Contact a Utah White Collar Crime Attorney
If you gave permission for your adult child, your spouse or your employee to sign your name on receipts or credit cards and that person did — or if you sign after someone else gave you permission — this is not normally considered forgery.
If, on the other hand, you are accused of any of the following actions without the appropriate person’s permission, you may be guilty of forgery:
- Writing a bogus check using a check belonging to someone else, signing a false signature of that person on the check
- Committing credit card fraud with someone else’s credit card without his or her permission — perhaps falsely confirming the person’s identity by citing the security number on the back of the card
- Misappropriation of funds at your place of work or involving funds that you had access to, belonging to a nonprofit organization, by way of a fake signature in someone else’s name on a check, on a ledger or at the bank
Regardless of the circumstances, the charges or your alleged guilt or innocence, your constitutional rights are defensible just as they are with any criminal charges, such as murder or robbery. Perhaps the alleged forgery was, in fact, the result of a misunderstanding — or a result of a disorder such as a gambling addiction. Perhaps you have been framed by someone else who actually committed the wrongdoing.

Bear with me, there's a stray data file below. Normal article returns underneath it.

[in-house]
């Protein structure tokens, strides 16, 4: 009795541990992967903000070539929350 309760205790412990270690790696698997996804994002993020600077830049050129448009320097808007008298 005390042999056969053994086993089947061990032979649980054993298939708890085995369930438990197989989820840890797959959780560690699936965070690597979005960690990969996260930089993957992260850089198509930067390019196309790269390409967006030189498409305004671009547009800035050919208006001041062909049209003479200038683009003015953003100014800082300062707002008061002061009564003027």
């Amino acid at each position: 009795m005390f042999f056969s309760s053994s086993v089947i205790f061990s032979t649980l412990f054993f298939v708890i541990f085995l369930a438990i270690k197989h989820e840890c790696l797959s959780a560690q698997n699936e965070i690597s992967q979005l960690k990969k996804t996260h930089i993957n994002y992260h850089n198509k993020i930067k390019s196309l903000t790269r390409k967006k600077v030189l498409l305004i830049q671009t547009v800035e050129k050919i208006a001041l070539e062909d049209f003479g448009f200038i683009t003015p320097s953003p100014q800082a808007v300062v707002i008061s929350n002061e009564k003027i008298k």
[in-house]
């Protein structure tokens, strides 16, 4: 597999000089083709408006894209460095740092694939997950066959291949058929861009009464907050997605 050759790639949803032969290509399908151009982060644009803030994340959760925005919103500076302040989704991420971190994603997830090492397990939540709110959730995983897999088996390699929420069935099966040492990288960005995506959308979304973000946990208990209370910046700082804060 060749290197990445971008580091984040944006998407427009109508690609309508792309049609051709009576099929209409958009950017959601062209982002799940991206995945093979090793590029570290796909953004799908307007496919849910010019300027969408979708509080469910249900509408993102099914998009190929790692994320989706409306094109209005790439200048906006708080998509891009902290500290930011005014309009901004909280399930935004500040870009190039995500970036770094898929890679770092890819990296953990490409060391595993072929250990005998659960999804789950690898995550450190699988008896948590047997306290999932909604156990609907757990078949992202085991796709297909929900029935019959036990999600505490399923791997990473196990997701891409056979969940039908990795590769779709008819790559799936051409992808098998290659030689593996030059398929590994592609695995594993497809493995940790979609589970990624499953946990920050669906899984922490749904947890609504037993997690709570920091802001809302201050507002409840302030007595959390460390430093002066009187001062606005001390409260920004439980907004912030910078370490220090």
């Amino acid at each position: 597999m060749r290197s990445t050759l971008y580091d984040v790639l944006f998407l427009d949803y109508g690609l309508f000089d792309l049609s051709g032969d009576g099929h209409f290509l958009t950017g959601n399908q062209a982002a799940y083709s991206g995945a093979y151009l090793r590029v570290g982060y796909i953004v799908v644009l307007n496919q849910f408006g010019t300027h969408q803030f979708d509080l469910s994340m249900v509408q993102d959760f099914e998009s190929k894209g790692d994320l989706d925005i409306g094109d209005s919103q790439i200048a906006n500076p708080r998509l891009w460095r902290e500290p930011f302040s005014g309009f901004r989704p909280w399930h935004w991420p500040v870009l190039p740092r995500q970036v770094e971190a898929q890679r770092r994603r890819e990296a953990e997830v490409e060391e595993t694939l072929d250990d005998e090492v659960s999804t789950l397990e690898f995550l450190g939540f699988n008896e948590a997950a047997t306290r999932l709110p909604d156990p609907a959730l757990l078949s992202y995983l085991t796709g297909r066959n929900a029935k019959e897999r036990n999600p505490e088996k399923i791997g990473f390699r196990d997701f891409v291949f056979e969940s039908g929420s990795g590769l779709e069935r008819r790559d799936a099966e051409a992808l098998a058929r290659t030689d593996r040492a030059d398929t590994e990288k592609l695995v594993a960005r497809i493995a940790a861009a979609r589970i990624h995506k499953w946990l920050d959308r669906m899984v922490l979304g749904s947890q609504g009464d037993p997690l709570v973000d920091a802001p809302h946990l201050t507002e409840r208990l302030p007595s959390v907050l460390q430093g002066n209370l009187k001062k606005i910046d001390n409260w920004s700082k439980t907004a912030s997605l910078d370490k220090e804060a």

Contact Our Utah Fraud and Forgery Criminal Defense Lawyers
Whatever the facts are in your recollection, you have constitutional rights, which the law firm of Greg Smith and Associates, Criminal Law Attorneys, stands ready to defend. You are urged to contact our law offices to schedule a consultation with a Salt Lake City forgery defense lawyer.
We are here to offer those who need our advocacy the benefit of our experience, understanding and service. We regularly advise other attorneys and share our insights with the public.
Contact us by calling 801-651-1512 or emailing us. We are available every day of the week, at any time.